I really appreciate that we have a place for us to come together and talk through common challenges and processes as instructional designers. This feels like a space that is helping to bridge siloed IDs across the state. Solving problems together and celebrating each others’ wins has been a real highlight. -Rayne Vieger, University of Oregon
Advancing design for open education looks different for every community college and university in Oregon. Some instructional design colleagues work closely with their campus OER point people, while others haven’t had a chance to connect just yet. Some are very familiar with open licenses, while others are new to writing licensing and attribution statements. Emma Gray shares that since joining this group, “I have felt more comfortable asking SMEs [Subject Matter Experts] if they are interested in using open resources. I also have started to feel more comfortable providing guidance for SMEs that want to learn more.”
Looking Ahead: Sharing, Collaborating, and Growing
In our time together, we’ve curated a number of openly licensed resources for instructional design. We created a Instructional Design Consultation Bingo Card [Google Doc] of common phrases instructional designers use in design consultations. We invited Heather Blicher, an instructional designer and specialist on openly-licensed images [Google Slides], to present on designing with equity-minded images. We’ve also workshopped faculty consultation scenarios, reported on emerging educational technology, shared rubrics and resources to improve course accessibility, and compared compensation models for course design initiatives. Last summer we started an Instructional Design for Open Education Group with OER Commons [Webpage] so that colleagues can more easily share openly licensed resources across campuses.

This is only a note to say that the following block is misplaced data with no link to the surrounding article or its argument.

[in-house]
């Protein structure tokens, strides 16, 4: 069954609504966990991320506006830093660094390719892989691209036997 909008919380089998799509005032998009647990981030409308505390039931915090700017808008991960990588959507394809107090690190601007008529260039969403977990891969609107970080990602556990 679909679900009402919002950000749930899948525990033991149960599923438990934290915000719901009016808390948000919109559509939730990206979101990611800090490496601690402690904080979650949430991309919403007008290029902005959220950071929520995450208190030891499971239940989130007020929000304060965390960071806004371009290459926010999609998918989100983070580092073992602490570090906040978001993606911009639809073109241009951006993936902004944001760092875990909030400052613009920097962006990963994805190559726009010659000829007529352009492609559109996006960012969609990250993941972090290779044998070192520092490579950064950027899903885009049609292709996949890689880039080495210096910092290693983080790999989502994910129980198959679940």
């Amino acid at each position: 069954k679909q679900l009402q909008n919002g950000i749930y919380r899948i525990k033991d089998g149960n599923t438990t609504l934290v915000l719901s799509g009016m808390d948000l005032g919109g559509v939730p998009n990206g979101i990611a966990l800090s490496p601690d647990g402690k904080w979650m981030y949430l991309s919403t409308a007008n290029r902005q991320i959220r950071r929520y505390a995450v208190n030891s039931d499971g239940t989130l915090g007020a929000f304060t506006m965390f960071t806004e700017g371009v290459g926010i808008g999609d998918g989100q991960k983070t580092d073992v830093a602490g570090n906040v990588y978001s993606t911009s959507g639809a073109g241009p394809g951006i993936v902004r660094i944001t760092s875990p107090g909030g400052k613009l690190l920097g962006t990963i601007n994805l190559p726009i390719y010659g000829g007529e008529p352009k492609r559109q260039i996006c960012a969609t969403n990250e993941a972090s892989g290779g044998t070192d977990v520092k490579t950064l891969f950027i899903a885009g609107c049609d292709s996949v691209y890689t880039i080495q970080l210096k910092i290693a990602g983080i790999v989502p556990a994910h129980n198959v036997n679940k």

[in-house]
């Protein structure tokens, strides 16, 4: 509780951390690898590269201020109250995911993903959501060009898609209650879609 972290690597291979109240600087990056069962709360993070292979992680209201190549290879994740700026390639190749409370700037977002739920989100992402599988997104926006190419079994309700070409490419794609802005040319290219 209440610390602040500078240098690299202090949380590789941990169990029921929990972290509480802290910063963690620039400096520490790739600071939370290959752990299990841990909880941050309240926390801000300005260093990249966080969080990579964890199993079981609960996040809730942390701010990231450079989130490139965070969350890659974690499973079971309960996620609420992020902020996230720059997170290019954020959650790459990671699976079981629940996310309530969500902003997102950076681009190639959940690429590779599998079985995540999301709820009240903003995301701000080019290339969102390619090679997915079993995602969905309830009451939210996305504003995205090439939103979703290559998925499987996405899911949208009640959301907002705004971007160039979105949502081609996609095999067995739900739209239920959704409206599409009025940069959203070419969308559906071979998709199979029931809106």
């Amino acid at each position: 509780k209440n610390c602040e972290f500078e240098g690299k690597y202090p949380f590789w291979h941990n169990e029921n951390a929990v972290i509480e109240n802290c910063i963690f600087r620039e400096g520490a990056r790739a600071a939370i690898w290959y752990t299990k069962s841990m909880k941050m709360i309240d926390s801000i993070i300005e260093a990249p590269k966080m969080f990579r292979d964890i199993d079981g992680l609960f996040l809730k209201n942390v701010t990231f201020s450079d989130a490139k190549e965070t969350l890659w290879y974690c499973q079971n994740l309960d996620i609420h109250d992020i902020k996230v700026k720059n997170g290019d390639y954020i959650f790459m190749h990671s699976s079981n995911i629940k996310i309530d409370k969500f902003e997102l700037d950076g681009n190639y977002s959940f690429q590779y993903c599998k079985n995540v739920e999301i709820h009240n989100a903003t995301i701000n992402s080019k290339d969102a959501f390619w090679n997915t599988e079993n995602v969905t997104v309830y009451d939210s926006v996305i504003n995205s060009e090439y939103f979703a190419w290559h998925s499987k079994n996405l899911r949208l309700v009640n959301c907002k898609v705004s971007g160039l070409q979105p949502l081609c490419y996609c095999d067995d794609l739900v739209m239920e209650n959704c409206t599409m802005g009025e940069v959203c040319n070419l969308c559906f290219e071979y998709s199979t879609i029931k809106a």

Members are also starting conversations and creating communities of practice on their own campuses. For example, Colleen started the Open Education CoP [Google Doc] with The Makerspace and Innovation Learning Lab (MILL) [Website] at Linn-Benton Community College with Makerspace and Lending Librarian Forrest Johnson [Send email]. Colleen says, “I’ve got a few faculty doing open pedagogy using our Makerspace thanks to some small local grants. I’m rethinking how I teach open pedagogy to students in a way that feels significant and learner-centered.” Please feel welcome to contact Colleen [Send email] for source files for the openly licensed curriculum and schedule [Online PDF].
Moving forward, members of our community of practice are discussing presentation proposals on increasing student interaction and accessibility for the Oregon Virtual Statewide OER Symposium on April 28th. We are also considering starting a quarterly newsletter or informal end-of-term report to allow colleagues to showcase their design work and submit ideas and running questions for future discussion. We’re imagining new ways we could partner more closely together, potentially forming smaller work groups to tackle shared projects.
If you work in course design, educational technology, information technology, teaching and learning support, or DEI in public higher education in Oregon, and you want to advance design for open education, please feel welcome to join us! Email Veronica Vold [Contact Webpage] to get connected.
Great post and group Veronica! Thanks for all you do.
Thanks Jeanine!! : D